‘Pier’-less fun in Brighton

Brighton is one of the biggest tourist attractions in the UK because of its seaside. The Pier is its most well-known attraction, but there’s more going here. 

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The Brighton Pier on a sunny day.

There smell of doughnuts, fish & chips and hot dogs, is unavoidable. The Pier presents a feast of food and entertainment. Families walking around with kids cheering or whining, pulling their parents arm because they really want to go on the rides. The rollercoaster, the merry-go-round, the splash or the rodeo bull try to attract visitors, each with their own pounding music. It’s 20 degrees and the visitors wear vests or football shirts, shorts and sneakers. If they want to hide from the sun they go into the amusement arcades where they can gamble or play video games with each other. You hear noises of money, enthusiastic cheering and swearwords.  Welcome to Brighton Pier!

In the Brighton Dome the performances of ‘Bigmouth’ take place, it’s a play about the relationship between history and language. There are no children at the venue and people are dressed smartly, a stark contrast to the people on the Brighton Pier. There’s a cultural difference between different areas of the city. One wonders if these crowds even mix. In the centre of Brighton there are four cultural festivals going on at the same time: Brighton Festival, Brighton Fringe, The Great Escape and Open Houses.

A rollercoaster on the Brighton Pier.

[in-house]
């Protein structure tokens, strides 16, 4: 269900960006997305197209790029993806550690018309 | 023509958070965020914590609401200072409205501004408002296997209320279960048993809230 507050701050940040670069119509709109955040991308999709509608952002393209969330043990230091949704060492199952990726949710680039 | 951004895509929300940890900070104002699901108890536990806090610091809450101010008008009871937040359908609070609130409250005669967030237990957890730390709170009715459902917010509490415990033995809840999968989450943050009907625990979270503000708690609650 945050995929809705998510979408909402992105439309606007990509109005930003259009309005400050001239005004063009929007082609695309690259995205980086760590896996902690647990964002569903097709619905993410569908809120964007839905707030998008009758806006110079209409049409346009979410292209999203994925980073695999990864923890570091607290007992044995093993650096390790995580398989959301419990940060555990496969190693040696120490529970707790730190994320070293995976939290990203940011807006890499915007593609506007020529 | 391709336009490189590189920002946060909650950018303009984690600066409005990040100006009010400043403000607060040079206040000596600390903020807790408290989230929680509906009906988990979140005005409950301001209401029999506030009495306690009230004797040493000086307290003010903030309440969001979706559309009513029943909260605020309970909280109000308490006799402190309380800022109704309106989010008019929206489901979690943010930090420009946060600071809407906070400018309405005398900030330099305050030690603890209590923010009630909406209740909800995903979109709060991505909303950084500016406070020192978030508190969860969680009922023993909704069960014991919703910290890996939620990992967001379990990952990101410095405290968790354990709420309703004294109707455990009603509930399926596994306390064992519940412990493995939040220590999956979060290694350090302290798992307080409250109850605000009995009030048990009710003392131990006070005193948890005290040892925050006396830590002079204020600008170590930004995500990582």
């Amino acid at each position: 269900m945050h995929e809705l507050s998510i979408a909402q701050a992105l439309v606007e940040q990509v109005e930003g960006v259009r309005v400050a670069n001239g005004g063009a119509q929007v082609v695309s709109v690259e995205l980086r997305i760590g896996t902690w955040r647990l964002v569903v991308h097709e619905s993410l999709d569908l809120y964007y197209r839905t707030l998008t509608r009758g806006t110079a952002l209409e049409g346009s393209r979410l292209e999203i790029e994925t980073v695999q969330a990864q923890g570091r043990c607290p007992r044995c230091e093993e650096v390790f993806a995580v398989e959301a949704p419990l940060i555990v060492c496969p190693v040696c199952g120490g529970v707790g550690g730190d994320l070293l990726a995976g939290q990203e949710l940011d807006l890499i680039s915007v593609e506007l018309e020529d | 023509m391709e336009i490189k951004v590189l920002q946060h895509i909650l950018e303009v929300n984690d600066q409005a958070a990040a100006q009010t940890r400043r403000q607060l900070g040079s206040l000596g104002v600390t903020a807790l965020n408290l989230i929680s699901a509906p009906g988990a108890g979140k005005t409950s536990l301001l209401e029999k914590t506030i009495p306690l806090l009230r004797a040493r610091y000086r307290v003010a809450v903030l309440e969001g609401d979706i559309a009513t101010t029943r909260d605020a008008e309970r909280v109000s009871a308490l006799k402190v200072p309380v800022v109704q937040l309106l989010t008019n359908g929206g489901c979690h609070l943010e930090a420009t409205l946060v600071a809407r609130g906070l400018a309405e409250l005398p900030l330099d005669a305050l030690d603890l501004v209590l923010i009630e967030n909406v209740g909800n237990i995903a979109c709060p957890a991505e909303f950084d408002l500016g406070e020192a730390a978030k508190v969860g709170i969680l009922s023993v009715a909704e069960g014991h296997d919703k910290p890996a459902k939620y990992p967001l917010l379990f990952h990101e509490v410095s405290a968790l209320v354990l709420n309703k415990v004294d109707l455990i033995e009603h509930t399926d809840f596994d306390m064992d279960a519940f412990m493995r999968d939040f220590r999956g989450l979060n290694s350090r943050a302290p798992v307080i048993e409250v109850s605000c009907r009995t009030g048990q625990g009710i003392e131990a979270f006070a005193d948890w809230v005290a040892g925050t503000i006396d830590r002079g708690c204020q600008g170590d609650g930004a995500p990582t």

A rollercoaster on the Brighton Pier.

London at sea

Brighton Fringe is a festival that offers theatre, comedy shows, music events, arts exhibitions and tours around Brighton. Alicia Turnell, who works at the Brighton Fringe box office, sells a lot of tickets to people from inside and outside the UK. Turnell says; “We attract local people but there are also people who travel from all over the country just to visit the festival. Some tourists aren’t here for the festivals but they stop by and see something that they like and book a ticket. There are posters everywhere so it’s quite difficult to miss it. We have a lot of artists visiting our festival too, because a lot of comedians or writers live here anyway. It’s a creative hub. Anything goes, it’s a bit like Brighton.” Brighton has the image of being touristic but the cultural festivals could influence that perception. Turnell explains; “I think it’s a tourist city just because it’s cultural, these two aspects interact. It has always had a big arts scene and music scene. The big theatres get productions that have been on in the West End. We’re only an hour away from London and there’s an art bonus for tourism, it has all the benefits of London but you’re by the sea.”

When you visit Brighton, The Brighton Fringe festival is hard to avoid.

The Brighton Fringe Festival is hard to avoid.

Business and leisure